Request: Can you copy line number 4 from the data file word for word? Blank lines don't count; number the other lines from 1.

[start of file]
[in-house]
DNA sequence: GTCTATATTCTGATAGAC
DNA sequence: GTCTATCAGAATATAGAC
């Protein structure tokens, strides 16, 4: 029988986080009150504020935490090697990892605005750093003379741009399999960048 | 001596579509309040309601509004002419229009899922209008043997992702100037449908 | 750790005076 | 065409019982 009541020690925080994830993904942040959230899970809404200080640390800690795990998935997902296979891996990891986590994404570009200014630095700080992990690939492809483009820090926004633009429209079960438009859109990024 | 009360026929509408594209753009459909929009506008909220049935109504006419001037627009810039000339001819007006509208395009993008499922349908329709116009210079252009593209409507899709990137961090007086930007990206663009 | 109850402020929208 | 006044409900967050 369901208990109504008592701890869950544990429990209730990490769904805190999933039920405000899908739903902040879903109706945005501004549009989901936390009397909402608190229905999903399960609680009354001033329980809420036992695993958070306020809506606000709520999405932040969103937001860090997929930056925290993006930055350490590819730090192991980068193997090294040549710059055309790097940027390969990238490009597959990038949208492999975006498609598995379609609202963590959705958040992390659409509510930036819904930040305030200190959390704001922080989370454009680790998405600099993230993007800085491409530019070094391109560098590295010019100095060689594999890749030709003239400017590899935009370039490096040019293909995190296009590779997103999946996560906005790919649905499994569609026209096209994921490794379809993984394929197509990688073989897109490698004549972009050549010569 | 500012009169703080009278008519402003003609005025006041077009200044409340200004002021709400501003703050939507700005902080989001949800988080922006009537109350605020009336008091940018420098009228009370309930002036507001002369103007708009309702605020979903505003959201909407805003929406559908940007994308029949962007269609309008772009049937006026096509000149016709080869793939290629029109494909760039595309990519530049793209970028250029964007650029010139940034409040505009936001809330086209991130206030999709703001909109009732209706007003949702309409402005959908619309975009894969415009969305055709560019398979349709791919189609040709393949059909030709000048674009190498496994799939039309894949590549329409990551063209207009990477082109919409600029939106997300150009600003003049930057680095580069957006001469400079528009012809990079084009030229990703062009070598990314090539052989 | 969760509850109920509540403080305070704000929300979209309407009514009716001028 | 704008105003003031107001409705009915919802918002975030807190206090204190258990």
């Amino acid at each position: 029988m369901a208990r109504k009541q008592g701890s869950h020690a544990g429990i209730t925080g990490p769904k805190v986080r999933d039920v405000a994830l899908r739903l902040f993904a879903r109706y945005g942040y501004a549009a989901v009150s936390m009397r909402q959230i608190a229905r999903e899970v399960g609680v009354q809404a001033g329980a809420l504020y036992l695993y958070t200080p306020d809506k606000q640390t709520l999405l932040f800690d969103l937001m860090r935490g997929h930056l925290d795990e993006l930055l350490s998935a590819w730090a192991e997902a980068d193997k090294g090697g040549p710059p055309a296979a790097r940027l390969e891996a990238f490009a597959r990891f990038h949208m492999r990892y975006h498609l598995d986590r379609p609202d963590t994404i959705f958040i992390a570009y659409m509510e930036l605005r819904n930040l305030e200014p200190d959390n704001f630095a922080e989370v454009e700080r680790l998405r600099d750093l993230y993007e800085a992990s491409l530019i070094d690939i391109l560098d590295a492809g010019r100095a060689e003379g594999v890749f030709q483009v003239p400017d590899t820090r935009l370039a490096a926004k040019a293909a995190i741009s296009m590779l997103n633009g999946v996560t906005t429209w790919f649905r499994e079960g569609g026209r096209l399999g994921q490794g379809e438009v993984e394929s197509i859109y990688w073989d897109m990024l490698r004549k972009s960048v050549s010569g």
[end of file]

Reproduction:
């Protein structure tokens, strides 16, 4: 029988986080009150504020935490090697990892605005750093003379741009399999960048 | 001596579509309040309601509004002419229009899922209008043997992702100037449908 | 750790005076 | 065409019982 009541020690925080994830993904942040959230899970809404200080640390800690795990998935997902296979891996990891986590994404570009200014630095700080992990690939492809483009820090926004633009429209079960438009859109990024 | 009360026929509408594209753009459909929009506008909220049935109504006419001037627009810039000339001819007006509208395009993008499922349908329709116009210079252009593209409507899709990137961090007086930007990206663009 | 109850402020929208 | 006044409900967050 369901208990109504008592701890869950544990429990209730990490769904805190999933039920405000899908739903902040879903109706945005501004549009989901936390009397909402608190229905999903399960609680009354001033329980809420036992695993958070306020809506606000709520999405932040969103937001860090997929930056925290993006930055350490590819730090192991980068193997090294040549710059055309790097940027390969990238490009597959990038949208492999975006498609598995379609609202963590959705958040992390659409509510930036819904930040305030200190959390704001922080989370454009680790998405600099993230993007800085491409530019070094391109560098590295010019100095060689594999890749030709003239400017590899935009370039490096040019293909995190296009590779997103999946996560906005790919649905499994569609026209096209994921490794379809993984394929197509990688073989897109490698004549972009050549010569 | 500012009169703080009278008519402003003609005025006041077009200044409340200004002021709400501003703050939507700005902080989001949800988080922006009537109350605020009336008091940018420098009228009370309930002036507001002369103007708009309702605020979903505003959201909407805003929406559908940007994308029949962007269609309008772009049937006026096509000149016709080869793939290629029109494909760039595309990519530049793209970028250029964007650029010139940034409040505009936001809330086209991130206030999709703001909109009732209706007003949702309409402005959908619309975009894969415009969305055709560019398979349709791919189609040709393949059909030709000048674009190498496994799939039309894949590549329409990551063209207009990477082109919409600029939106997300150009600003003049930057680095580069957006001469400079528009012809990079084009030229990703062009070598990314090539052989 | 969760509850109920509540403080305070704000929300979209309407009514009716001028 | 704008105003003031107001409705009915919802918002975030807190206090204190258990």